The 1970’s were an important time for racial liberation, organizing and pride for many groups including Latinx Detroiters and Arab Detroiters.  The 1967 Rebellion did not leave Southwest Detroit untouched; residents there released their frustration as well.  That paired with the rise of the Chican@ movement–a Mexican American empowerment and pride movement–led to the establishment of a Brown Berets chapter in Detroit. The chapter was small but committed to demonstrating against police brutality.  In 1969, the organization Latin Americans for Social and Economic Development (LA SED) in Southwest Detroit began its youth and older adult services with support from community leaders, union officials, and, four the first four years, complete funding from the Catholic Archdiocese of Detroit.  The organization provided direct services such as support for new immigrants, foster care, and referrals as well as worked as an incubator connecting the Latinx community to the broader Detroit political and business community.  

The Arab Detroit community in Detroit was just as diverse then as it is today with individuals tracing their roots back to Yemen, Syria, Jordan, Palestine, and Iraq. Many Arab Americans had settled in Dearborn and Detroit near its border as well as near the automanufactoring plants where they would be employed. Arab workers were active in the labor movement with ties to the UAW and, inspired by Black revolutionary organizers, the workers established the Arab Workers Caucus of the UAW in 1973.  The group of more than 2,500 workers was, in part, inspired in an effort to advocate for the UAW’s divestment from Israel during the Arab-Israeli wars of that time.  Around this same time, the organization Arab Community Center for Economic and Social Services (ACCESS) was founded by Ismael “Ish” Ahmed, Don Unis, and others.  The organization started in 1971 in Dearborn to provide social services to the Arab community and facilitate the acclimation of new Arab immigrants. The organization grew over time and became a central community organization serving Arab Americans in Detroit, Dearborn and across the region.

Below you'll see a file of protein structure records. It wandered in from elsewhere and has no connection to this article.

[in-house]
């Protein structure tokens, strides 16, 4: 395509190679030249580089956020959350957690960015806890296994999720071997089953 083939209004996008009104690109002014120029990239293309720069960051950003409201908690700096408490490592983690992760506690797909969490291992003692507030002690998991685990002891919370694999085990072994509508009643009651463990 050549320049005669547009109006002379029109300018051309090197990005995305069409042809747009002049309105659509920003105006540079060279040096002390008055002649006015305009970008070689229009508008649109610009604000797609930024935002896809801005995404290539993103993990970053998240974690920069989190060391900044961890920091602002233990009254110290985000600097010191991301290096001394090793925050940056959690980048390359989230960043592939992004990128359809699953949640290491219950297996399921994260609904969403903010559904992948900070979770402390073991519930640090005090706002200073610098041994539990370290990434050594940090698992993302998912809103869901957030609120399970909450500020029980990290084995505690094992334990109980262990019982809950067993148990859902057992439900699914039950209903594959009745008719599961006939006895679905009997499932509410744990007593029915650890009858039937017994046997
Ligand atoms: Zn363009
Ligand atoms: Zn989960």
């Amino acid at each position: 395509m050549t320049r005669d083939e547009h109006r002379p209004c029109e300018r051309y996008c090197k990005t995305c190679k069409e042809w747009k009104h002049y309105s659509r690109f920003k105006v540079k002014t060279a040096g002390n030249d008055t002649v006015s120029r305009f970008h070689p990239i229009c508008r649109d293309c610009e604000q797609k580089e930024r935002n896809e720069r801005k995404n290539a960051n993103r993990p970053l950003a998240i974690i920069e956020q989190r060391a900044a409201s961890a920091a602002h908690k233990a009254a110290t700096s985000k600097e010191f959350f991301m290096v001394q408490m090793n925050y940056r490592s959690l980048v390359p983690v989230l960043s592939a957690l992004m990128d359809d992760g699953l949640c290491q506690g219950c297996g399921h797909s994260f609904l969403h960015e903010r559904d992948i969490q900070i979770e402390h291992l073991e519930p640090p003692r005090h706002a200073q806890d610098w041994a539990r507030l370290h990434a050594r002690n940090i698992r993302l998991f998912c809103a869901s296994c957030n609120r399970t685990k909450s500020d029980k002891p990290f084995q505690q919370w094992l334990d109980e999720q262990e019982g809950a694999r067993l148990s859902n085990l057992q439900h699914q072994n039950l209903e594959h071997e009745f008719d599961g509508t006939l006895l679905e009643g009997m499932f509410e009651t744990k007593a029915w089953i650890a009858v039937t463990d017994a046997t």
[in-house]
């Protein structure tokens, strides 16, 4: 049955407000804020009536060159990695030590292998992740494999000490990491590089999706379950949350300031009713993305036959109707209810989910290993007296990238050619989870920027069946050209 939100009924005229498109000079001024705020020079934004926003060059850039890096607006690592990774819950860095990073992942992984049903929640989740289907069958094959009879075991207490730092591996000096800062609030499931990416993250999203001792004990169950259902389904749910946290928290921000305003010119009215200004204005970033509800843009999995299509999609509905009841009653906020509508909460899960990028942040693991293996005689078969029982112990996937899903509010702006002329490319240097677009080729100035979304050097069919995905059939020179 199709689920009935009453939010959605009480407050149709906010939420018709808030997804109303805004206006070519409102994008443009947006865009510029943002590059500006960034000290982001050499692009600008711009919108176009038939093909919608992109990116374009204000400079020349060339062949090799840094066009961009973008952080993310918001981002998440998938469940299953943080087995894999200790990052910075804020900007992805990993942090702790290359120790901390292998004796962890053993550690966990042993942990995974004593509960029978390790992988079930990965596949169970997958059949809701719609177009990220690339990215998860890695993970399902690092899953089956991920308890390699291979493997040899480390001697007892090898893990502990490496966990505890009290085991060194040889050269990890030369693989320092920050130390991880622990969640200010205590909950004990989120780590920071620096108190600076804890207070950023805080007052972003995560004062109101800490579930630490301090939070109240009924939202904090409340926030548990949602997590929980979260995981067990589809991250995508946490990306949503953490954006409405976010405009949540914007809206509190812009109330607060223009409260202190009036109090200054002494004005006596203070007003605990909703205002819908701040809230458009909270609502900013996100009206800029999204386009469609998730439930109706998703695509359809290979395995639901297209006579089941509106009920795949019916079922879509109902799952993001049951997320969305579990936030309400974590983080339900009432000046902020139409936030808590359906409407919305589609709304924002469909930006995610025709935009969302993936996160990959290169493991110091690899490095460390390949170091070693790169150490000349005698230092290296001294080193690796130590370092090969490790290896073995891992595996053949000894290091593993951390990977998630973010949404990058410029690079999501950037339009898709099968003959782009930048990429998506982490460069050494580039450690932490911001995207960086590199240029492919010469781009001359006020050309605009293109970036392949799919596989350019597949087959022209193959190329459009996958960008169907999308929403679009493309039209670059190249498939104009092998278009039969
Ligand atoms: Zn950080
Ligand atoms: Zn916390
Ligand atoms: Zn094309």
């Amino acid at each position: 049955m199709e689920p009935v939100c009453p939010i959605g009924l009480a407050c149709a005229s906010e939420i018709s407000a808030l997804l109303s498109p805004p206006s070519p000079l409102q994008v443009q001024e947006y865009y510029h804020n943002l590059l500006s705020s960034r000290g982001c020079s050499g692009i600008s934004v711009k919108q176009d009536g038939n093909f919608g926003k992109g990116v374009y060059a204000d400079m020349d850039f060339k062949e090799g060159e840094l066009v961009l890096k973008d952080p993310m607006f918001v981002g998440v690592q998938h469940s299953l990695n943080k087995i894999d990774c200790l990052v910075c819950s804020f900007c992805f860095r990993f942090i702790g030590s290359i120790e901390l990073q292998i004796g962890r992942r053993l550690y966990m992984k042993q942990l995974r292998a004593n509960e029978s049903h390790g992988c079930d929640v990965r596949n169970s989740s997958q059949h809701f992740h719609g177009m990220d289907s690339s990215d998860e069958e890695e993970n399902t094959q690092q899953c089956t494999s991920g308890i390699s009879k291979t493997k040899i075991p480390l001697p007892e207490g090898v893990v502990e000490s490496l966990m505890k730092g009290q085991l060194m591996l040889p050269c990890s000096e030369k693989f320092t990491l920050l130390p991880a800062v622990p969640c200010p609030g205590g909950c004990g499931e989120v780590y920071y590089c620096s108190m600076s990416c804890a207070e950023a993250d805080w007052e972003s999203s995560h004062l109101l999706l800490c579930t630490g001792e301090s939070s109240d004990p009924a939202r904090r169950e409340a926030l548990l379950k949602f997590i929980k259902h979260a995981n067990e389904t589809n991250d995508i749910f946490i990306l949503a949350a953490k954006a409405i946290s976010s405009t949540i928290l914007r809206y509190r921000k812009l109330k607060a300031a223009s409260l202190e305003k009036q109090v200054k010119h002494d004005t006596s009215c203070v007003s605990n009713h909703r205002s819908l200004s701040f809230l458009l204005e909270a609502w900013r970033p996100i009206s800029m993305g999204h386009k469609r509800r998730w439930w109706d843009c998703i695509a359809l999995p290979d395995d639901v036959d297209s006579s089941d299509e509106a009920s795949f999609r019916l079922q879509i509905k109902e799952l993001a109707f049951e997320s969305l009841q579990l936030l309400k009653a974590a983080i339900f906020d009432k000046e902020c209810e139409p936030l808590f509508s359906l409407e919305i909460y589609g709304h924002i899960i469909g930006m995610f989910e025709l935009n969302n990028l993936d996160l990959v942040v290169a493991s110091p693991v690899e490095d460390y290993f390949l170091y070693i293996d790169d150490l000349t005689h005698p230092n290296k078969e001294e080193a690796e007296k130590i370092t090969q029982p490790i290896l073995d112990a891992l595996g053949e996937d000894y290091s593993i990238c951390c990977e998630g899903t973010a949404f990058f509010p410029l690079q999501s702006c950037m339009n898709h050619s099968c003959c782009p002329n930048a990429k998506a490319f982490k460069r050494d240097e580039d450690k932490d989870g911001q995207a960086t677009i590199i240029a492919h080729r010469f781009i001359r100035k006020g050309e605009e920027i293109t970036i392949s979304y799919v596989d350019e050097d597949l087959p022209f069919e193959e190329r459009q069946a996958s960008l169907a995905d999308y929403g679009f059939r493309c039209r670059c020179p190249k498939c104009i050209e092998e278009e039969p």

Legal Rights

The fight of the Civil Rights Movement led to the landmark federal Civil Rights Act of 1965 which struck down segregation and the Jim Crow Laws which supported discrimination. Locally, a group of mothers was headed to the forefront of the legal rights front by taking up courtroom battles on behalf of children, families, and those experiencing poverty.  The Detroit organization Westside Mothers was founded in December 1965 as a welfare rights advocacy organization. Its advocacy included issues related to public assistance, such as food stamps, Medicaid, childcare, Supplemental Security Income, and disability.  It was founded by its coordinator, Selma Goode and branched off from the Congress of Racial Equality (CORE) where she had been organizing mothers receiving Aid for Dependent Children.  The Westside Mothers quickly began to coalesce around issues of access to utilities and aid which led them to be at the forefront of litigation.  They won many lawsuits on behalf of women and children including achieving an annual clothing allowance, standardizing criteria for free school lunches and prohibiting schools from using changes to lunch as a punishment for students. The Westside Mothers and their work were instrumental in creating the Michigan Welfare Rights Organization (MWRO) and the National Welfare Rights Organization (NWRO).  

Connecting the Dots

The fight for equality is a shared experience. Some groups have had to work harder to secure the American dream as promised in the Declaration of Independence and later, in the nation’s founding document, the Constitution. The fight for equal rights has been shaped and remolded over time.  The labor movements and civil rights demands took on a new shape compared to the engagement of the past and the fight has taken on new shapes still as time has gone on.  What we’ve done here in Detroit has inspired and left its own imprint on the shape of the fight for equal rights locally and nationally.

Lesson Review

Write a short essay exploring the following questions: 1) How are the labor and civil rights movements connected?  2) Why are they important for Detroit?

Lesson Content